But while CMS’ digital coverage expanded in one direction, a research letter penned in JAMA Internal Medicine in early May highlighted a key area in which the agency’s efforts fell short. According to the University of Michigan team, the Affordable Care Act-mandated Physician Compare website designed to provide patients with information about their doctors has fallen well short of its goal, likely due to the voluntary nature of its data collection strategy.
The quarter also saw some digitally-minded companies push their business deeper into the public reimbursement space. Livongo, for instance, was recognized as an enrolled provider for Medicare Advantage members in late April and now is offering its diabetes management product to certain members. Meanwhile Lyft has landed approval as a Medicaid provider in Arizona for its non-emergency medical transportation service, and intends to secure similar designations nationwide.
Personal health and wellness programs
Healthcare payer- and employer-sponsored wellness initiatives continue to account for a sizable portion of activity within the digital health sector.
Beyond some very substantial funding announcements Collective Health and Gympass — both of which market their platforms to benefit program managers — consumer tech firm Garmin inked a deal with Blue Cross Blue Shield Association’s wellness program Blue365. As part of the agreement, members may now buy a Garmin wearable at a reduced rate for use within the program.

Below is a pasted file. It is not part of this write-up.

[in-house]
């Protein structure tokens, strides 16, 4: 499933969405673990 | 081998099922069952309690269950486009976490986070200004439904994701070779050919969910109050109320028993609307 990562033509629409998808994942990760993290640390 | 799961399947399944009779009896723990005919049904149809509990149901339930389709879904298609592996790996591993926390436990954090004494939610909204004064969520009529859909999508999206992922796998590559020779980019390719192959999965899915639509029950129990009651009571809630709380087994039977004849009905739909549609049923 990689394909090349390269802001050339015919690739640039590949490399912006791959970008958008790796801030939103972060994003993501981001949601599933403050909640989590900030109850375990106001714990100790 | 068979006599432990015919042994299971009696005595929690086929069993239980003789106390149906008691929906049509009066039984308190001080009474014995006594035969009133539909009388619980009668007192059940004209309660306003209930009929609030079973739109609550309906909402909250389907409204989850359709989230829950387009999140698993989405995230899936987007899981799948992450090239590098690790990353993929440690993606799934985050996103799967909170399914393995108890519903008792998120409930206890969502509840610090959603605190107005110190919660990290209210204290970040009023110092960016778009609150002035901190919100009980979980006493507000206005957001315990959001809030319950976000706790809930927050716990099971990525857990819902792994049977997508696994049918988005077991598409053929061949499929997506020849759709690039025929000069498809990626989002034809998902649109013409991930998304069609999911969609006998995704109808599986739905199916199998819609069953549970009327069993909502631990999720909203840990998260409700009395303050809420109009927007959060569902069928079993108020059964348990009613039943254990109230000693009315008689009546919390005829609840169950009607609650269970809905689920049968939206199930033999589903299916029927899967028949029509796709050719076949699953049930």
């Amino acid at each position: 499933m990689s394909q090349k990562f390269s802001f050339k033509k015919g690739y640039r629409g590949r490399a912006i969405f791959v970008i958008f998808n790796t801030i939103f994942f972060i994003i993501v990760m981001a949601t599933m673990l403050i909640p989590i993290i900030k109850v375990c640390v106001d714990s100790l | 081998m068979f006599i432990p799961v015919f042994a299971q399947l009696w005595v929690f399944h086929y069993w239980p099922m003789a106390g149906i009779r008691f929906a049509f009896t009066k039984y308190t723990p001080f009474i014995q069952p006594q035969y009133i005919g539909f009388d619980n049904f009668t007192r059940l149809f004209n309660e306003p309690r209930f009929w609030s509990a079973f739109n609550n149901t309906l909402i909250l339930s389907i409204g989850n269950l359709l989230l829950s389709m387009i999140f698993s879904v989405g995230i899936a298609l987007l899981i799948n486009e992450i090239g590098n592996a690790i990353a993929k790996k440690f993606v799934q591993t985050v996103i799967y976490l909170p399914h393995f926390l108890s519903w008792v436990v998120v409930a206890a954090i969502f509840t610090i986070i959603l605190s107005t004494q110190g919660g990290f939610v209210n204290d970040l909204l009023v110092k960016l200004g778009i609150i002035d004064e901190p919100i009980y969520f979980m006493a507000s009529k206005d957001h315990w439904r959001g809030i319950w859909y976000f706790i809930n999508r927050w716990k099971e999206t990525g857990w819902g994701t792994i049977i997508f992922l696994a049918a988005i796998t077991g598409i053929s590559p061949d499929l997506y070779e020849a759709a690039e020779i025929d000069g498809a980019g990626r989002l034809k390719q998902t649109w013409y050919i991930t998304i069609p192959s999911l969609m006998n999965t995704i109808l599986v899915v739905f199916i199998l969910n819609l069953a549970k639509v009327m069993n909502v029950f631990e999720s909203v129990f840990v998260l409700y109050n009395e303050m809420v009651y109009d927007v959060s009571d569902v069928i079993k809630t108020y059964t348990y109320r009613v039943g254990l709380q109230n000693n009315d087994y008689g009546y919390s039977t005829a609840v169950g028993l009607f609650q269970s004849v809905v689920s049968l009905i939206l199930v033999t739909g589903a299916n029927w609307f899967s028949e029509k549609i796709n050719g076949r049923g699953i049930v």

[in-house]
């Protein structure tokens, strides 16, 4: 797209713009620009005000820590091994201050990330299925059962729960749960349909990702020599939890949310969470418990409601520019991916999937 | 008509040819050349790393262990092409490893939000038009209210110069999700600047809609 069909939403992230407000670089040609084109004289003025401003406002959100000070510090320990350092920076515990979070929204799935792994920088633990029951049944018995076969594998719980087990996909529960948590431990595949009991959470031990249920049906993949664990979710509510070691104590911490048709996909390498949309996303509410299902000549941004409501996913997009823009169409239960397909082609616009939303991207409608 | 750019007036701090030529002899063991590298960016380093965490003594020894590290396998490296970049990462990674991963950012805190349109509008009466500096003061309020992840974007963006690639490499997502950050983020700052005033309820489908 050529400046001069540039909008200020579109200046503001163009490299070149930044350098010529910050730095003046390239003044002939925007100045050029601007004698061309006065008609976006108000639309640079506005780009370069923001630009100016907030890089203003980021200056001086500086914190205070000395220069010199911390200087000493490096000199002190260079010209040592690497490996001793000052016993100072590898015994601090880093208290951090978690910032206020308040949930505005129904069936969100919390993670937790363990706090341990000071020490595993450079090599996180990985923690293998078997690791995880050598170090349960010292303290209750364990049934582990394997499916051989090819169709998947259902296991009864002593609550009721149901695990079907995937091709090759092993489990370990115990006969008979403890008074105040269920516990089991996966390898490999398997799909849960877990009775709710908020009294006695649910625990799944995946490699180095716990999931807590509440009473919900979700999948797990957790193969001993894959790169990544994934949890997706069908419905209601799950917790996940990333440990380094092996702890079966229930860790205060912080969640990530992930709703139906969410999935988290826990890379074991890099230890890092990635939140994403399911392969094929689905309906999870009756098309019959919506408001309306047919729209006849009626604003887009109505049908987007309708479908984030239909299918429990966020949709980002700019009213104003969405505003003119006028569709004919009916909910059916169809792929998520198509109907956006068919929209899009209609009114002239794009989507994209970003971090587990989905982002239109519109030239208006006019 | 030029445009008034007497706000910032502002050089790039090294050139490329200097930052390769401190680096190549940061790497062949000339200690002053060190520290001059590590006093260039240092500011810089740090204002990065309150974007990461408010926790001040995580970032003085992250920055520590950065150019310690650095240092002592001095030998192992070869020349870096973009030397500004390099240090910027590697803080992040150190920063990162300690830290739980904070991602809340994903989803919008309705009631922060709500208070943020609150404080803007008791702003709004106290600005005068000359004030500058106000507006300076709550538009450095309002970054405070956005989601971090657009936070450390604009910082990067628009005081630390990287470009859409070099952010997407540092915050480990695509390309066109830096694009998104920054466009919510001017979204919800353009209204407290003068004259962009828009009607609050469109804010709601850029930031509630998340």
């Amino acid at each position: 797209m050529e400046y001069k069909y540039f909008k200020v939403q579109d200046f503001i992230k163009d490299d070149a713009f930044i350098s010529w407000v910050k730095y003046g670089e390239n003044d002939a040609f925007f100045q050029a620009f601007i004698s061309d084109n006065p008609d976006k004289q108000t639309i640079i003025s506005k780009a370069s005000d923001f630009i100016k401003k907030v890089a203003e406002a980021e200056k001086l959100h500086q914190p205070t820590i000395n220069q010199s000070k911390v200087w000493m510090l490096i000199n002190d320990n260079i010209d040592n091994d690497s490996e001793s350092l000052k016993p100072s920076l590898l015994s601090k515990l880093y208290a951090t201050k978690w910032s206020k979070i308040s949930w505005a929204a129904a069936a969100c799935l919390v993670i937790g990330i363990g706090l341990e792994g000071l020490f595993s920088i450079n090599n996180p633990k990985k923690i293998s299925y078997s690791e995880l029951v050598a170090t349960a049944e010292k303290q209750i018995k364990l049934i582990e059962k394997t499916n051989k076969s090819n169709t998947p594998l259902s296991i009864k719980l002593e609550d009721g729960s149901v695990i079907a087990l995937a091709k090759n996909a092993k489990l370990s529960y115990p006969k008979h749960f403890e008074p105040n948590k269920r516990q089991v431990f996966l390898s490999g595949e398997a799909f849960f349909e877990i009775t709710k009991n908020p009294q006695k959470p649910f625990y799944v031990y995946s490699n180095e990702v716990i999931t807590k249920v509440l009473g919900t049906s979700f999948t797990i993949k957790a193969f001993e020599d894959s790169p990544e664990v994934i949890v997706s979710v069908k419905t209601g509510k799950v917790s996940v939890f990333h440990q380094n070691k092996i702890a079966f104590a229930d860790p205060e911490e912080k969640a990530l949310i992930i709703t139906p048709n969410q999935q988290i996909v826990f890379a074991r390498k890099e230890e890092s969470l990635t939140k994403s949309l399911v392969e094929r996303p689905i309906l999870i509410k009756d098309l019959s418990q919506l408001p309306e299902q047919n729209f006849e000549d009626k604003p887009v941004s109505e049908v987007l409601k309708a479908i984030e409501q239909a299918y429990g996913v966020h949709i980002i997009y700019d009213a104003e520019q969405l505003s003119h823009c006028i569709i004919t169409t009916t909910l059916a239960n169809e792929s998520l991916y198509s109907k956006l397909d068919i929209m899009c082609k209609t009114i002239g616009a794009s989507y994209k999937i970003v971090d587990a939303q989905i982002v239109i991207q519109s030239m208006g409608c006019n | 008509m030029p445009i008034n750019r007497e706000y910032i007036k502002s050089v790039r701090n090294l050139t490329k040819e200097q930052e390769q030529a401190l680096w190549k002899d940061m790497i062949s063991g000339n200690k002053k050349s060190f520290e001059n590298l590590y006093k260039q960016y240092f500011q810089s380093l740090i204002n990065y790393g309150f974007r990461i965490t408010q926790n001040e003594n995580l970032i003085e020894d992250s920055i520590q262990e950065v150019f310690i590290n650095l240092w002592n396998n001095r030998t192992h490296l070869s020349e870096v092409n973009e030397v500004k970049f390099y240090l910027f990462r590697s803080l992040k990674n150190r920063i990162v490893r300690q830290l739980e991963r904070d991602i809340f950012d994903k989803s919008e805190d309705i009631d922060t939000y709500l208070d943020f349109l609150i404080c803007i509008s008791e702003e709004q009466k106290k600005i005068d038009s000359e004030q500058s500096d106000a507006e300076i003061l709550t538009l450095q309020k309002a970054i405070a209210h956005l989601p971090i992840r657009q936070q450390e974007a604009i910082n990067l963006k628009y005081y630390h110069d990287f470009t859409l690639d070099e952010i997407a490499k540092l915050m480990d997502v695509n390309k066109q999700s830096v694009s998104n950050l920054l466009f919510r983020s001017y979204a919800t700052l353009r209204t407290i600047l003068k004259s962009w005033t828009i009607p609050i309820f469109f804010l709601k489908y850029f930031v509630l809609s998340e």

In a similar vein, Fitbit and UnitedHealthcare are revitalizing their longstanding partnership with an update to the latter’s wellness-focused Motion Walking Program. Participants in the employer-sponsored program may use their Fitbit Charge 3 device to log daily activity and earn rewards, or obtain the device as a buy-up option. In addition, the companies announced that the Fitbit Inspire HR will also be available to program participants before the end of the year.
Fitbit, for its part, made this market a key focus of its quarterly earnings call, which recapped the company’s new welllness plan products the company’s long-term plans to increase revenue and partnerships with payers and employers.
Finally, Blue Shield of California closed out the quarter with the announcement that it would be relaunching its Wellvolution wellness platform. Now with help from Solera Health, the new version is a digital marketplace where members can search for apps or other tools that will help them achieve their personal health and wellness goals.